Shellfish Basics


If you’re lucky enough to live in a place with fresh local shrimp, there’s nothing better. If not, the shrimp you’ll see is either wild imported (from abroad or the southern United States) or farmed, mostly likely from Asia (this is the most common).

Almost all shrimp (which is a crustacean) is frozen before shipping. And 99 percent of the time I buy unpeeled frozen shrimp—it’s less convenient than peeled and cleaned, but way more flavorful. You can use any size shrimp in the recipes here. So get the best-quality medium to large shrimp you can find.

Frozen shrimp last in the freezer for about a month before their quality goes perceptibly downhill; thawed you should eat the same day. Defrost shrimp in the fridge for 24 hours. Or submerge them in cold water and change it every 30 minutes until thawed, usually within an hour or two.


Scallops are creamy, briny, and sweet, with an incredible meaty (rather than flaky) texture. These are mollusks but are rarely seen in their shell; sea scallops are the most common.

Often scallops are frozen and sold thawed, usually soaked in a salt solution, which plumps them up and waters down their flavor. Rinse and dry them well. If you see scallops not packed in brine—dry, in other words—grab ’em; they’re far better.


Mollusks—which includes the examples below—should be alive when you buy them raw. Their shells will be shut so tight you can’t wiggle them. When they’re dead, the shells will be open, cracked, or easily moved, and you should not buy them. If they’re gaping a little, tap the shell with your fingers; those that close are fine; avoid those that stay open. Store them in the fridge in a bowl so they can breathe and eat them within a day or two.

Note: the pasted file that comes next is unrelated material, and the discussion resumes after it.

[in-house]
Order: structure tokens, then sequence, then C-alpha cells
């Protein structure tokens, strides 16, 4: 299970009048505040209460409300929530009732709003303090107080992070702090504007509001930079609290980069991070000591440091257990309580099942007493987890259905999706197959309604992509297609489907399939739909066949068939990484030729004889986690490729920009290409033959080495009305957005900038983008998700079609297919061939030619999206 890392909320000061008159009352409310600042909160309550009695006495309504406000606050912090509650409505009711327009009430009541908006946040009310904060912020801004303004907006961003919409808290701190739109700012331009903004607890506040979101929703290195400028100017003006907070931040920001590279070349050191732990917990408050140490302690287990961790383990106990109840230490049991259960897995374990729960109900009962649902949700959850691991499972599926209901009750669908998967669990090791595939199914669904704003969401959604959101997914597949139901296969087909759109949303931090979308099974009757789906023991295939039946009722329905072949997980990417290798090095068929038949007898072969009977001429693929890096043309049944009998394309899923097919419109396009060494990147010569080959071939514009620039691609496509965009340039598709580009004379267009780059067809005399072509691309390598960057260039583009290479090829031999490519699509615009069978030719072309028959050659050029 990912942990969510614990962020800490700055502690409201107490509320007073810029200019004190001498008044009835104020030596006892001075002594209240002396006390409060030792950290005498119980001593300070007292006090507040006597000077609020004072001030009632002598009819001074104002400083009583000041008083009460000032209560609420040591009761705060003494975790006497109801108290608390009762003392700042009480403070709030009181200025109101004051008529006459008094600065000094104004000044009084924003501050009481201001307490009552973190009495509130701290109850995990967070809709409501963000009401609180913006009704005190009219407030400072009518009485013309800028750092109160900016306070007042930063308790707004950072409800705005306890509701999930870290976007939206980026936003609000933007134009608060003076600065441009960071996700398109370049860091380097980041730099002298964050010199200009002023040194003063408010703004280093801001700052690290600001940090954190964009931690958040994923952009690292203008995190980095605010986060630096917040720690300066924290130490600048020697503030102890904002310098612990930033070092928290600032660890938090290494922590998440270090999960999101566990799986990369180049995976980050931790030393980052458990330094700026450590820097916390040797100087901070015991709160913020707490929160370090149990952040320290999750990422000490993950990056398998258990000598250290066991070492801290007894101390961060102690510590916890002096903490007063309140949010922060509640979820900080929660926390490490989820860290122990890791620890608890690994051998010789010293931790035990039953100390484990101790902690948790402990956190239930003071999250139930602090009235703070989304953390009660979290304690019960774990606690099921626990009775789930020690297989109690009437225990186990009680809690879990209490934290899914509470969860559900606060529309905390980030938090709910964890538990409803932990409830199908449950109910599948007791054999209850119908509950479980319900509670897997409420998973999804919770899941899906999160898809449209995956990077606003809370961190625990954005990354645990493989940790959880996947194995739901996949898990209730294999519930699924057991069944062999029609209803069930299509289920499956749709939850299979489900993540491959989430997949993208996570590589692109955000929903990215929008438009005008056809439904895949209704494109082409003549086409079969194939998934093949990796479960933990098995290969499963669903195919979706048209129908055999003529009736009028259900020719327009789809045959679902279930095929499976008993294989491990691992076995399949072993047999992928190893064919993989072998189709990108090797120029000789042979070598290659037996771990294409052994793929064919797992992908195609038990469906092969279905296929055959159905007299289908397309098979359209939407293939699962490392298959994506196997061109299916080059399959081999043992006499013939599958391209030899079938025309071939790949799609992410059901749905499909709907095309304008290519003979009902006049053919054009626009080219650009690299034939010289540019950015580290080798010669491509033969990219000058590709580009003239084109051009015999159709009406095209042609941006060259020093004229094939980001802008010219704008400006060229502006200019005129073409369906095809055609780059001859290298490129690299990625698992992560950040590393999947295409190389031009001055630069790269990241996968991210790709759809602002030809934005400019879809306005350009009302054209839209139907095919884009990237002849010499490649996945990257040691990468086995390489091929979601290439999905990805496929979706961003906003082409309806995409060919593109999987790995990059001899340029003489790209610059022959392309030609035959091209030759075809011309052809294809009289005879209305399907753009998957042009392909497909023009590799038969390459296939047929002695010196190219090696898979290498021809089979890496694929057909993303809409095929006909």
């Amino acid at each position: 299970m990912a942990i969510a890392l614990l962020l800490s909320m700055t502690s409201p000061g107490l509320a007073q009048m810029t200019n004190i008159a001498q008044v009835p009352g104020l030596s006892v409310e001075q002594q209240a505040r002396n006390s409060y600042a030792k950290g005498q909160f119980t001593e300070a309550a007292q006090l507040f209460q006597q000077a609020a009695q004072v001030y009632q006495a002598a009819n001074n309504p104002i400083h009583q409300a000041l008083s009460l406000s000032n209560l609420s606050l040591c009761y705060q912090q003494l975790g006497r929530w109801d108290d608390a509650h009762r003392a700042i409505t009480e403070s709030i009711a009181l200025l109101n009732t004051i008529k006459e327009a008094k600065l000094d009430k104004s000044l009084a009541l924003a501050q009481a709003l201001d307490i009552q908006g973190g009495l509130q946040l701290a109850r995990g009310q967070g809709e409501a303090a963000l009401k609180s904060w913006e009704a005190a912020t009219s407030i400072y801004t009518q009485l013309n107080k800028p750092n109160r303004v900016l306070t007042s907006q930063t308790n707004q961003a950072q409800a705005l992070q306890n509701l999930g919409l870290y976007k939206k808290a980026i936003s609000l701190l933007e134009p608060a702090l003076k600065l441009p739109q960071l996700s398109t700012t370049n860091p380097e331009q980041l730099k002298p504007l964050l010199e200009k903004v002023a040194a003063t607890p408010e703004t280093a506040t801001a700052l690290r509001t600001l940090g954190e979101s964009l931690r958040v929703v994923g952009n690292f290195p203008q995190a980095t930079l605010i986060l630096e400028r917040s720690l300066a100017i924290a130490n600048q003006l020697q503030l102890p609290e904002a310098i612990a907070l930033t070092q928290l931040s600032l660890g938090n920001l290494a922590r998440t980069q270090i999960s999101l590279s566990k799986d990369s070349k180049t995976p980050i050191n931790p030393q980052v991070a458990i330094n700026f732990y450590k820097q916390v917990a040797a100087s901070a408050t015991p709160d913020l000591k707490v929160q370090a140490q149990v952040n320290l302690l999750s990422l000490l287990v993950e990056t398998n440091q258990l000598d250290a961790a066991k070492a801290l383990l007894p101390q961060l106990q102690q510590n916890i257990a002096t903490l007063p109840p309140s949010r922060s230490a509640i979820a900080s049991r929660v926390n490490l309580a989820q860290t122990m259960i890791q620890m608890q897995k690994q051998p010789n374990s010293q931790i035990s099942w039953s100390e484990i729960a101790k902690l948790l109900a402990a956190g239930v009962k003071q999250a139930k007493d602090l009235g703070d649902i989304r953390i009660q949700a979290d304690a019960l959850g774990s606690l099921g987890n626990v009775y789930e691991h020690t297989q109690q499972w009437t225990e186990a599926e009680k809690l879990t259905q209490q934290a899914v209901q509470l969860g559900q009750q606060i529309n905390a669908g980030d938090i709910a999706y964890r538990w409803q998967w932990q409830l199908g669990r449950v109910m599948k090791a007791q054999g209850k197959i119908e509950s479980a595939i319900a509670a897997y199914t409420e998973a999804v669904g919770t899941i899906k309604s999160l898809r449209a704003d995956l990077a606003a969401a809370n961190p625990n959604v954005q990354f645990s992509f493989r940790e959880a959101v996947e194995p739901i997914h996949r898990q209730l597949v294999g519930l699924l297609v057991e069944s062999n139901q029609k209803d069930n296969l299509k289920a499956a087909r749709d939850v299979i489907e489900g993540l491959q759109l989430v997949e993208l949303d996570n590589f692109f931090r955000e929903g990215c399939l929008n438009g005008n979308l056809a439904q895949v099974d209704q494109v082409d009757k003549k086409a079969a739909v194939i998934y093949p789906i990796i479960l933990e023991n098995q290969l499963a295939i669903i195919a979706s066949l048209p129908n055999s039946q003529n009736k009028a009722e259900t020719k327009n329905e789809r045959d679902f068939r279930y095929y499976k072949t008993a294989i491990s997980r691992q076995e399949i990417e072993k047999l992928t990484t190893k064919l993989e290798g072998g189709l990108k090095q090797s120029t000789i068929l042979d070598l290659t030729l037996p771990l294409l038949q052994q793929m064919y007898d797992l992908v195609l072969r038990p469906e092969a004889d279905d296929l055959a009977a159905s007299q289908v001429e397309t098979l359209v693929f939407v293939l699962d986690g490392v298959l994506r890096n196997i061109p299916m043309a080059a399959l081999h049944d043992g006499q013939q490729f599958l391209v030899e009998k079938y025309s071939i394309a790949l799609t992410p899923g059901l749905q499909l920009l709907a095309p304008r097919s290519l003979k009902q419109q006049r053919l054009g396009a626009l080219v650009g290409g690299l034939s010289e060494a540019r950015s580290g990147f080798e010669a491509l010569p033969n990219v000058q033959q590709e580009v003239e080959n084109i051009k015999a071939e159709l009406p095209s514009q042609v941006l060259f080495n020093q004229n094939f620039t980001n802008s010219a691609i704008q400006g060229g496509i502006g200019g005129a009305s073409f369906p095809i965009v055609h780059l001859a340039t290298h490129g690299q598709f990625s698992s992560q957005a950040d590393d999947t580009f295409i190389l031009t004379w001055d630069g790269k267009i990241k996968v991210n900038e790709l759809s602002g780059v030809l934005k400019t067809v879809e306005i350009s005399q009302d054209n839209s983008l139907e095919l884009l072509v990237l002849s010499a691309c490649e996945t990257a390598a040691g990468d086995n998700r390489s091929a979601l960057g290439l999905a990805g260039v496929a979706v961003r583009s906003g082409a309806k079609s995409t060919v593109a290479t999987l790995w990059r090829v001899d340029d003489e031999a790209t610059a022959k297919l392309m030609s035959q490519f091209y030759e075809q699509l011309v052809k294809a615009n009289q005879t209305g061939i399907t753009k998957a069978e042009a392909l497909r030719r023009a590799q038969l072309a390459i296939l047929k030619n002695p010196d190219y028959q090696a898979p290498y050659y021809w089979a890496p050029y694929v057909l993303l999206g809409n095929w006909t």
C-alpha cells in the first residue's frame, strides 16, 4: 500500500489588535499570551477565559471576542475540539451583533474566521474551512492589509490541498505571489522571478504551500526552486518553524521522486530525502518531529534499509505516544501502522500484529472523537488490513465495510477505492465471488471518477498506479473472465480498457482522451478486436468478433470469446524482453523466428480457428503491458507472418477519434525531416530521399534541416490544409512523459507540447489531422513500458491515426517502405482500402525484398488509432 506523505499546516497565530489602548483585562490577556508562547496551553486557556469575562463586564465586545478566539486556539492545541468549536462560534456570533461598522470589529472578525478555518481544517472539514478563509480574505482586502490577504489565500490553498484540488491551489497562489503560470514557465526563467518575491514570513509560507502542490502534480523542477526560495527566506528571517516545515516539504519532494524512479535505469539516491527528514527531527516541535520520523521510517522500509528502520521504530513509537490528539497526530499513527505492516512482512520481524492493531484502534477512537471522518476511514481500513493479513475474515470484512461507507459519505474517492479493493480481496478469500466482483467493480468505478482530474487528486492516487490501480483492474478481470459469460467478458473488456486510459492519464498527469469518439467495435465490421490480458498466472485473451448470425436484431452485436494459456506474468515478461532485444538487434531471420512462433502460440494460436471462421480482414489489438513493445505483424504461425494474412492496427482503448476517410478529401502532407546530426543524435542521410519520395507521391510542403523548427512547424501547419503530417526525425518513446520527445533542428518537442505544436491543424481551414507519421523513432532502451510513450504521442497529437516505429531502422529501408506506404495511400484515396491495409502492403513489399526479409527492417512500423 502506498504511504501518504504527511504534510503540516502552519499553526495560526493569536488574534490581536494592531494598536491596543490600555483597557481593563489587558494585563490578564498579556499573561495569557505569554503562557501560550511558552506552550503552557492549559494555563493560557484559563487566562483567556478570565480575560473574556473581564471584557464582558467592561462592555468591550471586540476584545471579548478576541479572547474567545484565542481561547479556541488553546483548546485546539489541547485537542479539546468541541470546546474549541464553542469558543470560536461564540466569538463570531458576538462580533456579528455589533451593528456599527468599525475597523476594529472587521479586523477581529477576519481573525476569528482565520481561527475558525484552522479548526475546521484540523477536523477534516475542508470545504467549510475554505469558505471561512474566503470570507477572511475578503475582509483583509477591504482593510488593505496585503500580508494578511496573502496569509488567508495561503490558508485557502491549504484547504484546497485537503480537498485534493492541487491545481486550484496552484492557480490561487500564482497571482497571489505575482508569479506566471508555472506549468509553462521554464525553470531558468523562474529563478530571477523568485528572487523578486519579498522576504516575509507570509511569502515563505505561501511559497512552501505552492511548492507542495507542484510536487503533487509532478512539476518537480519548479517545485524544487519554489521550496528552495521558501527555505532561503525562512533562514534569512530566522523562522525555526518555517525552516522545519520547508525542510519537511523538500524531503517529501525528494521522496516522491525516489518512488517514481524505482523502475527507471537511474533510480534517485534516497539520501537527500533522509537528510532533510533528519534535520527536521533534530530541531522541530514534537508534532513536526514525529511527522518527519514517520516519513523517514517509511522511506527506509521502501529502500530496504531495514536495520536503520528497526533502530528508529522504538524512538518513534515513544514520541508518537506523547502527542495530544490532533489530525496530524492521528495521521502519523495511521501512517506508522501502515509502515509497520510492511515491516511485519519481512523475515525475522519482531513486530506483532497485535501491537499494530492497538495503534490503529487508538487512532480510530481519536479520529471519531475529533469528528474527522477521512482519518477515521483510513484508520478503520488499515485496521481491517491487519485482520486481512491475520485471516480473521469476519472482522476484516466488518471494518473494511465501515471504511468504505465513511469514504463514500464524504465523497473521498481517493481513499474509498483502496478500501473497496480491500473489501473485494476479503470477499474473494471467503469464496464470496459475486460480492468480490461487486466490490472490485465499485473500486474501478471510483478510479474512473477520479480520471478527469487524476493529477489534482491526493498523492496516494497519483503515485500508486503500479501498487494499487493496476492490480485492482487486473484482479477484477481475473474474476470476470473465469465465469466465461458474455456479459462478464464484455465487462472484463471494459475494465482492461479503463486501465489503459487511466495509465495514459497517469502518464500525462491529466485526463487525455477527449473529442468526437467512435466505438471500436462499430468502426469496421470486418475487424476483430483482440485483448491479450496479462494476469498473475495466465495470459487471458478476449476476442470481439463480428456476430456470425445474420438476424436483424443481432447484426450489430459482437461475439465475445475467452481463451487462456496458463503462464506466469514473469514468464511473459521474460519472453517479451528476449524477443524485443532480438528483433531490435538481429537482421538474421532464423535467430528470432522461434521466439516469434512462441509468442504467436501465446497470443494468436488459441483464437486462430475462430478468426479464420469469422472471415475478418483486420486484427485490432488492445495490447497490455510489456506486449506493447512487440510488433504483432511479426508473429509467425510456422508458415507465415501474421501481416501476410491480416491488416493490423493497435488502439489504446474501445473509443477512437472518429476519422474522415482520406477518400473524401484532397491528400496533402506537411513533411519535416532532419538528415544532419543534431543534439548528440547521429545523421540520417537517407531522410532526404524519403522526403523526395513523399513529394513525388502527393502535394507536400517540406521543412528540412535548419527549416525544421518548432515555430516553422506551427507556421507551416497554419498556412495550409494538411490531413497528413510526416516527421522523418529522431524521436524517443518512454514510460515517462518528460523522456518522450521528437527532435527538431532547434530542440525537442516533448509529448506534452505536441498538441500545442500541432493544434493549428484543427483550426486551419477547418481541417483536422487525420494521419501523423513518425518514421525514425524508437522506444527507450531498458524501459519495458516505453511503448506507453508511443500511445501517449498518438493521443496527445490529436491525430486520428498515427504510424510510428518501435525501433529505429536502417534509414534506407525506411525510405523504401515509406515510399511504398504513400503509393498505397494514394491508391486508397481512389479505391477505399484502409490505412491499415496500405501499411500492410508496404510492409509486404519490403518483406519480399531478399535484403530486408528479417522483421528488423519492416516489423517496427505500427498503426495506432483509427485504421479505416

Mussels, clams, and oysters can be wild or farmed, from anywhere in the world. Wild might taste better, but farmed can be quite good. Clams and mussels can both be cooked in the same way. For both, just rinse them under running water and scrub with a brush to remove any grit.

The best oysters are raised in cold waters. Shucking can be a bit of a pain but you must at least witness it being done and eat them within hours if you intend to eat them raw, (The one oyster recipe in this book calls for them shucked for cooking.)


Crustaceans are a type of shellfish that includes two of the best-tasting sea creatures: lobsters and crabs. All are easy to cook: You plunge them into boiling seasoned water. What takes a little work is what happens before and after—the shopping and the eating.

When buying lobster, make sure its claws are banded shut and that it’s still lively. Crabs are available with both hard and soft shells and can be bought live, cooked, or frozen (raw or cooked), depending on the variety and where you live. If you’re buying crabs to boil or steam, they should be moving up until the time you put them in the pot. To heat cooked, frozen crab—right from the freezer—put them in boiling water for a few minutes; to serve cold, defrost in the fridge for a day or so. For crab cakes or crab salad, you’ll want cooked lump or jumbo lump crab meat—usually sold in cans or plastic containers. Stick with the fresh stuff unless you’re in a pinch.

Crawfish look—and cook—like mini lobsters. Like crab, you can get them live, precooked, or precooked and frozen.


Squid (a type of mollusk) is shockingly easy to cook. You can buy it frozen and keep it for a month in your freezer or buy it thawed and cook it within a day or two.

Either way, the squid should have white or purplish bodies and tentacles and a clean, sweet smell. Buying it cleaned is more convenient than messing with a squid’s inedible parts.

People always say that you should cook squid for either 1 minute or 1 hour. That’s about right. Anywhere in between and the squid will have the texture of a rubber band. Once it just turns opaque—no more than a minute or two after hitting the heat—it’s done.

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